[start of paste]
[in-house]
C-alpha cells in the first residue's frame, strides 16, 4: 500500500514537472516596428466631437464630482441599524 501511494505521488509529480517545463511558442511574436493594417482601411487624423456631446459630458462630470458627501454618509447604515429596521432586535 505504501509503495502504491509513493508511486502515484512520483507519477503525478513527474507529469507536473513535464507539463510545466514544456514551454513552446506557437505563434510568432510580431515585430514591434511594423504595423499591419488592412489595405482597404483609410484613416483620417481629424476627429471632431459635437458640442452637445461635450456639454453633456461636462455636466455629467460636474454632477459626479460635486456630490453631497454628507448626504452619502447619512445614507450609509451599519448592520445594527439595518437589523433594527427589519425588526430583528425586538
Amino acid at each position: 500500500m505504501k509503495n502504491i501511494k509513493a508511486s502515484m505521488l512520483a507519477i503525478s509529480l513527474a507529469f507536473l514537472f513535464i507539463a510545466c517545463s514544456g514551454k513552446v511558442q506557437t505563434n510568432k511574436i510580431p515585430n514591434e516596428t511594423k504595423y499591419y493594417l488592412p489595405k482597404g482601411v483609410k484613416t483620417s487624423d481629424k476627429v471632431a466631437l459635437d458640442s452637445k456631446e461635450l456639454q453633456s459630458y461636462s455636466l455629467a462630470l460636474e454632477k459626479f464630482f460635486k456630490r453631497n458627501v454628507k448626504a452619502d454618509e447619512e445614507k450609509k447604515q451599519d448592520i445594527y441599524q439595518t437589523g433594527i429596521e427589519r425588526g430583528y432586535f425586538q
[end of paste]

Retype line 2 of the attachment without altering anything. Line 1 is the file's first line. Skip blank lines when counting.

C-alpha cells in the first residue's frame, strides 16, 4: 500500500514537472516596428466631437464630482441599524 501511494505521488509529480517545463511558442511574436493594417482601411487624423456631446459630458462630470458627501454618509447604515429596521432586535 505504501509503495502504491509513493508511486502515484512520483507519477503525478513527474507529469507536473513535464507539463510545466514544456514551454513552446506557437505563434510568432510580431515585430514591434511594423504595423499591419488592412489595405482597404483609410484613416483620417481629424476627429471632431459635437458640442452637445461635450456639454453633456461636462455636466455629467460636474454632477459626479460635486456630490453631497454628507448626504452619502447619512445614507450609509451599519448592520445594527439595518437589523433594527427589519425588526430583528425586538